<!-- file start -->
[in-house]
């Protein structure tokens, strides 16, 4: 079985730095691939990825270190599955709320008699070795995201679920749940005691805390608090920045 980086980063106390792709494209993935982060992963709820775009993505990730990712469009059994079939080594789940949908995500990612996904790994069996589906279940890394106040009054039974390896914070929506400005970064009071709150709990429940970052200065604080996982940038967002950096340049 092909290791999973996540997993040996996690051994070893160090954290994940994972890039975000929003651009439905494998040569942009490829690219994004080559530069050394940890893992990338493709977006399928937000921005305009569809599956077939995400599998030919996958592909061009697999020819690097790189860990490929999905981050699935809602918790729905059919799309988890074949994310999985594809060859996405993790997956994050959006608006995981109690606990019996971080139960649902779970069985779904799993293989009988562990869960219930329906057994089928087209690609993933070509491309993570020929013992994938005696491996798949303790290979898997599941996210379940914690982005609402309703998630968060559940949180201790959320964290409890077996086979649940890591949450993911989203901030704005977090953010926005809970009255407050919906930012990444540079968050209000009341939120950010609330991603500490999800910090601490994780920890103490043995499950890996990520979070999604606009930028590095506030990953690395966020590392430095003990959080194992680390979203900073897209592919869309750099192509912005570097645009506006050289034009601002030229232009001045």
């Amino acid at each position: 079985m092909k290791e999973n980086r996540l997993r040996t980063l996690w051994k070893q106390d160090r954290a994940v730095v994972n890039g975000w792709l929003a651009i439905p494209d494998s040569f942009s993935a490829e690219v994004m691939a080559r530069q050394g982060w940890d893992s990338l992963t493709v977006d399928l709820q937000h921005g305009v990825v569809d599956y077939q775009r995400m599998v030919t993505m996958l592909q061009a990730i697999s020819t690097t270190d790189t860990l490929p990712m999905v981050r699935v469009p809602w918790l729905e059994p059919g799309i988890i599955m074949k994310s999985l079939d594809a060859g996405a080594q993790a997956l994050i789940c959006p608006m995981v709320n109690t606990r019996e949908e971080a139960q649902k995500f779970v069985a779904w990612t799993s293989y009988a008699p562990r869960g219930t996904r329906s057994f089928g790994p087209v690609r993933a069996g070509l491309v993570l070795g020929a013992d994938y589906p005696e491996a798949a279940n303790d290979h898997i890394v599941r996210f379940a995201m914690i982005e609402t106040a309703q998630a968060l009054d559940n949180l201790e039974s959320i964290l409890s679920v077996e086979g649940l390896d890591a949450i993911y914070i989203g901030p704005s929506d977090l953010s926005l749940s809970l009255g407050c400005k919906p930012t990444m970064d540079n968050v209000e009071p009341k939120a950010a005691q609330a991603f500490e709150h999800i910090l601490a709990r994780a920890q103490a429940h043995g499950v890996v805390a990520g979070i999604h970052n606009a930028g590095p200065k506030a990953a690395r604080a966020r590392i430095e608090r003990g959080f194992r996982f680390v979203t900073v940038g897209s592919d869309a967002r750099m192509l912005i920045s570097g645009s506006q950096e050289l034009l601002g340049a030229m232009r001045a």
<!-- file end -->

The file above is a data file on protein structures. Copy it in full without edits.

[in-house]
């Protein structure tokens, strides 16, 4: 079985730095691939990825270190599955709320008699070795995201679920749940005691805390608090920045 980086980063106390792709494209993935982060992963709820775009993505990730990712469009059994079939080594789940949908995500990612996904790994069996589906279940890394106040009054039974390896914070929506400005970064009071709150709990429940970052200065604080996982940038967002950096340049 092909290791999973996540997993040996996690051994070893160090954290994940994972890039975000929003651009439905494998040569942009490829690219994004080559530069050394940890893992990338493709977006399928937000921005305009569809599956077939995400599998030919996958592909061009697999020819690097790189860990490929999905981050699935809602918790729905059919799309988890074949994310999985594809060859996405993790997956994050959006608006995981109690606990019996971080139960649902779970069985779904799993293989009988562990869960219930329906057994089928087209690609993933070509491309993570020929013992994938005696491996798949303790290979898997599941996210379940914690982005609402309703998630968060559940949180201790959320964290409890077996086979649940890591949450993911989203901030704005977090953010926005809970009255407050919906930012990444540079968050209000009341939120950010609330991603500490999800910090601490994780920890103490043995499950890996990520979070999604606009930028590095506030990953690395966020590392430095003990959080194992680390979203900073897209592919869309750099192509912005570097645009506006050289034009601002030229232009001045």
């Amino acid at each position: 079985m092909k290791e999973n980086r996540l997993r040996t980063l996690w051994k070893q106390d160090r954290a994940v730095v994972n890039g975000w792709l929003a651009i439905p494209d494998s040569f942009s993935a490829e690219v994004m691939a080559r530069q050394g982060w940890d893992s990338l992963t493709v977006d399928l709820q937000h921005g305009v990825v569809d599956y077939q775009r995400m599998v030919t993505m996958l592909q061009a990730i697999s020819t690097t270190d790189t860990l490929p990712m999905v981050r699935v469009p809602w918790l729905e059994p059919g799309i988890i599955m074949k994310s999985l079939d594809a060859g996405a080594q993790a997956l994050i789940c959006p608006m995981v709320n109690t606990r019996e949908e971080a139960q649902k995500f779970v069985a779904w990612t799993s293989y009988a008699p562990r869960g219930t996904r329906s057994f089928g790994p087209v690609r993933a069996g070509l491309v993570l070795g020929a013992d994938y589906p005696e491996a798949a279940n303790d290979h898997i890394v599941r996210f379940a995201m914690i982005e609402t106040a309703q998630a968060l009054d559940n949180l201790e039974s959320i964290l409890s679920v077996e086979g649940l390896d890591a949450i993911y914070i989203g901030p704005s929506d977090l953010s926005l749940s809970l009255g407050c400005k919906p930012t990444m970064d540079n968050v209000e009071p009341k939120a950010a005691q609330a991603f500490e709150h999800i910090l601490a709990r994780a920890q103490a429940h043995g499950v890996v805390a990520g979070i999604h970052n606009a930028g590095p200065k506030a990953a690395r604080a966020r590392i430095e608090r003990g959080f194992r996982f680390v979203t900073v940038g897209s592919d869309a967002r750099m192509l912005i920045s570097g645009s506006q950096e050289l034009l601002g340049a030229m232009r001045a």